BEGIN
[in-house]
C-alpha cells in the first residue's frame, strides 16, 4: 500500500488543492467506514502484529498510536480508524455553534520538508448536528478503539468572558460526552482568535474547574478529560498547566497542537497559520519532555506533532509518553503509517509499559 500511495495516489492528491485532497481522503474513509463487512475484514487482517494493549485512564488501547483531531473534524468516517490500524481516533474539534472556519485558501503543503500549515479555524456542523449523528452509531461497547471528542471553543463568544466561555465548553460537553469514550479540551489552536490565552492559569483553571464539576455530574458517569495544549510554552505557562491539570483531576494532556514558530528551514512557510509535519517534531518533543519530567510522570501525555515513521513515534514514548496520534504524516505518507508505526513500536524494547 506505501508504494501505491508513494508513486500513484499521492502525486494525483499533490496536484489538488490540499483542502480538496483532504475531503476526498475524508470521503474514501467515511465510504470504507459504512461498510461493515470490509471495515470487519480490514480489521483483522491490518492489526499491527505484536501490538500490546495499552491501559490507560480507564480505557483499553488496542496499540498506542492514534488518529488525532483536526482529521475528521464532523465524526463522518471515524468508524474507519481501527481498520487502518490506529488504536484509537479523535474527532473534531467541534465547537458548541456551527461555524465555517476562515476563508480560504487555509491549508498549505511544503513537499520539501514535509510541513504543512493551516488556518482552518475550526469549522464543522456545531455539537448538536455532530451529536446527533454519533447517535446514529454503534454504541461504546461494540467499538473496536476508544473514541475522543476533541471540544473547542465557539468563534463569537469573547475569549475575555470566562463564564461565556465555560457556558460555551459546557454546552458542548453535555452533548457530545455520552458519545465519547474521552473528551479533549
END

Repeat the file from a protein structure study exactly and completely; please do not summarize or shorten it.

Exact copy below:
[in-house]
C-alpha cells in the first residue's frame, strides 16, 4: 500500500488543492467506514502484529498510536480508524455553534520538508448536528478503539468572558460526552482568535474547574478529560498547566497542537497559520519532555506533532509518553503509517509499559 500511495495516489492528491485532497481522503474513509463487512475484514487482517494493549485512564488501547483531531473534524468516517490500524481516533474539534472556519485558501503543503500549515479555524456542523449523528452509531461497547471528542471553543463568544466561555465548553460537553469514550479540551489552536490565552492559569483553571464539576455530574458517569495544549510554552505557562491539570483531576494532556514558530528551514512557510509535519517534531518533543519530567510522570501525555515513521513515534514514548496520534504524516505518507508505526513500536524494547 506505501508504494501505491508513494508513486500513484499521492502525486494525483499533490496536484489538488490540499483542502480538496483532504475531503476526498475524508470521503474514501467515511465510504470504507459504512461498510461493515470490509471495515470487519480490514480489521483483522491490518492489526499491527505484536501490538500490546495499552491501559490507560480507564480505557483499553488496542496499540498506542492514534488518529488525532483536526482529521475528521464532523465524526463522518471515524468508524474507519481501527481498520487502518490506529488504536484509537479523535474527532473534531467541534465547537458548541456551527461555524465555517476562515476563508480560504487555509491549508498549505511544503513537499520539501514535509510541513504543512493551516488556518482552518475550526469549522464543522456545531455539537448538536455532530451529536446527533454519533447517535446514529454503534454504541461504546461494540467499538473496536476508544473514541475522543476533541471540544473547542465557539468563534463569537469573547475569549475575555470566562463564564461565556465555560457556558460555551459546557454546552458542548453535555452533548457530545455520552458519545465519547474521552473528551479533549